While they definitely need exercise, the rest of their care is minimal.
This breed needs the same kind of care that most other breeds do: They need to have their ears cleaned, nails trimmed, weight checked, and teeth brushed regularly. Their short coats are easy to groom and maintain. They don’t shed much of their coat and what they do is easily controlled with a grooming brush and a bath 4-5 times a year.
They are eager to please.
This is a great dog that was bred to be a hunter. They want to chase the kill and retrieve it for their owners. This breed doesn’t want to be separated from its owner, but rather constantly be near his owner and work hard for him. Because of that desire to please, the Vizsla is easy to train. It wants to do well and is smart, very mentally capable of following a lot of commands. The hunting dog also excels at agility events like tracking and hunting tests.
Caught in mid-leap, Copper’s agility and strength is on clear display.
They get along well with dogs, cats, and kids.
If you’re looking for a dog that easily cohabitates with another dog, your cat, or your kids, this dog is a great candidate any day. However, you’ll need to watch them when they’re around puppies, kittens, and small children. Because of its strong hunting drive, the Vizsla may try to round them up and could unwittingly hurt them.
The Vizsla’s trainability makes him a good candidate to be with children and other animals. He can be taught to stay and hold this good position so that the dog stays calm in if other animals and children are acting a little crazy.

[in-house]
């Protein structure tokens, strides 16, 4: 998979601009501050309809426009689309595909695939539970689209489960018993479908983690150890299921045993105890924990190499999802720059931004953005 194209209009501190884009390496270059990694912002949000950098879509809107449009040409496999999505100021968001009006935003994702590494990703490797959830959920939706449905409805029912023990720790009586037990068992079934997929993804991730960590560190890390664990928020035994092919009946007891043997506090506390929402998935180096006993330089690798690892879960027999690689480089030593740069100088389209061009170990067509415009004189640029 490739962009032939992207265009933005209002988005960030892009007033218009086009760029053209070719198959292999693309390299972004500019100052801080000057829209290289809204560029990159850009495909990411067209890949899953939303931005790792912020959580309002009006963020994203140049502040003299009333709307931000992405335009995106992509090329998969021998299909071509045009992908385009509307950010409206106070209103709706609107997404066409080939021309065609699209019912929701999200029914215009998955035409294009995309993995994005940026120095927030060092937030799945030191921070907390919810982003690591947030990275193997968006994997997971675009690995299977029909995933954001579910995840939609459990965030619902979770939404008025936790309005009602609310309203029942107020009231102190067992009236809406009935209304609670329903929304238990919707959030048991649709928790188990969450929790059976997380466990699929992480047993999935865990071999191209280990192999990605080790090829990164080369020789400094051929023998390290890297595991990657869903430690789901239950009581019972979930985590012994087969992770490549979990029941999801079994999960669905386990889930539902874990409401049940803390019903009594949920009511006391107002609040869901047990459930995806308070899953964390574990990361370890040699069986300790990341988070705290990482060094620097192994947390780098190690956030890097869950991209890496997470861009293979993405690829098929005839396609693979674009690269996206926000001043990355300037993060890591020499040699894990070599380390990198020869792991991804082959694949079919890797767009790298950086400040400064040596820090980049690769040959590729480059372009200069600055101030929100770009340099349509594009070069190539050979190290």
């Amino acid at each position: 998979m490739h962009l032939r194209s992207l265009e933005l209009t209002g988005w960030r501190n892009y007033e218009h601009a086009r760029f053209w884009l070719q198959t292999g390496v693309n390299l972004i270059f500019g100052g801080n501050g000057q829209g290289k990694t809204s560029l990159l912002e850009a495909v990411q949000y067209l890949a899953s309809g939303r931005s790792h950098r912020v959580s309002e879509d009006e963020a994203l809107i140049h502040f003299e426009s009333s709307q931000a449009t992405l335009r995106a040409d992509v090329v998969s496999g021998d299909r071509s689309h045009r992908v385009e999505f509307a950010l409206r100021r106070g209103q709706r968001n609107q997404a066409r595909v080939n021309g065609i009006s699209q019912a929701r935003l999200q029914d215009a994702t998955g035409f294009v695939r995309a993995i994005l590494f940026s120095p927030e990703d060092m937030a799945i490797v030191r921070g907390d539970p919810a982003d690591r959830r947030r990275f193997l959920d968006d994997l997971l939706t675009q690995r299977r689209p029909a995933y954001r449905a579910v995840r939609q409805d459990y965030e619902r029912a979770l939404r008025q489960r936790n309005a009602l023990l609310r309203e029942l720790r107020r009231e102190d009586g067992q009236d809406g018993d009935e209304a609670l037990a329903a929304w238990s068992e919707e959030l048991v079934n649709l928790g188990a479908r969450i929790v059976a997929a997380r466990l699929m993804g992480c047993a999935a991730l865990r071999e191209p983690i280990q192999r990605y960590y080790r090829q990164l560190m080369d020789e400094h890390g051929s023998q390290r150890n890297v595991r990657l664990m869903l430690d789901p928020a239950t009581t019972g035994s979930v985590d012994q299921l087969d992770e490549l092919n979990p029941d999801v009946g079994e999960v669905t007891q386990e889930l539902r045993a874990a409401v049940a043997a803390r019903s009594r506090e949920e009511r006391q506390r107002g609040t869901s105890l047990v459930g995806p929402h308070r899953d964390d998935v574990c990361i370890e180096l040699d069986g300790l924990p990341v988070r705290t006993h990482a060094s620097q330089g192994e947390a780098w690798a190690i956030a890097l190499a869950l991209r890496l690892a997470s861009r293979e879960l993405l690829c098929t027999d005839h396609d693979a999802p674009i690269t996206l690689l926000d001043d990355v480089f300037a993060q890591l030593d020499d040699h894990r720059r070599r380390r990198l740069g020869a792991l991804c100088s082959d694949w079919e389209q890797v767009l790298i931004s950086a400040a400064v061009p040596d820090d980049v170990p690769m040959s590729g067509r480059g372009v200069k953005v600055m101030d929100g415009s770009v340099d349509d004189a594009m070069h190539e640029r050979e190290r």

They have some potential health issues.
As with most purebreds, there are certain health issues related to this particular breed that you want to check on before purchasing a Vizsla. Common ailments that can plague this breed include epilepsy, hip dysplasia, certain cancers, blood clotting problems, and eye issues. You should get an independent certification of health before purchasing your dog. You will find that you also need to avoid too much stress on a puppy’s joint and bones while they are still growing. This dog loves to run but should work on restraining him until his body is old enough to handle the stress.
Puppies are available for a steep price.
If you’re looking through the AKC website, you’ll find that there are Vizsla puppies for sale across the United States. The cost of puppies varies based on gender and age. It ranges anywhere from $1,200 to $1,800. Each puppy comes with AKC papers as proof of being purebred.
The Vizsla may not be as well-known as other breeds of its size, but anyone looking for a high-energy companion to accompany them on long walks or runs, or to enter into sporting events should give serious thought to owning this breed.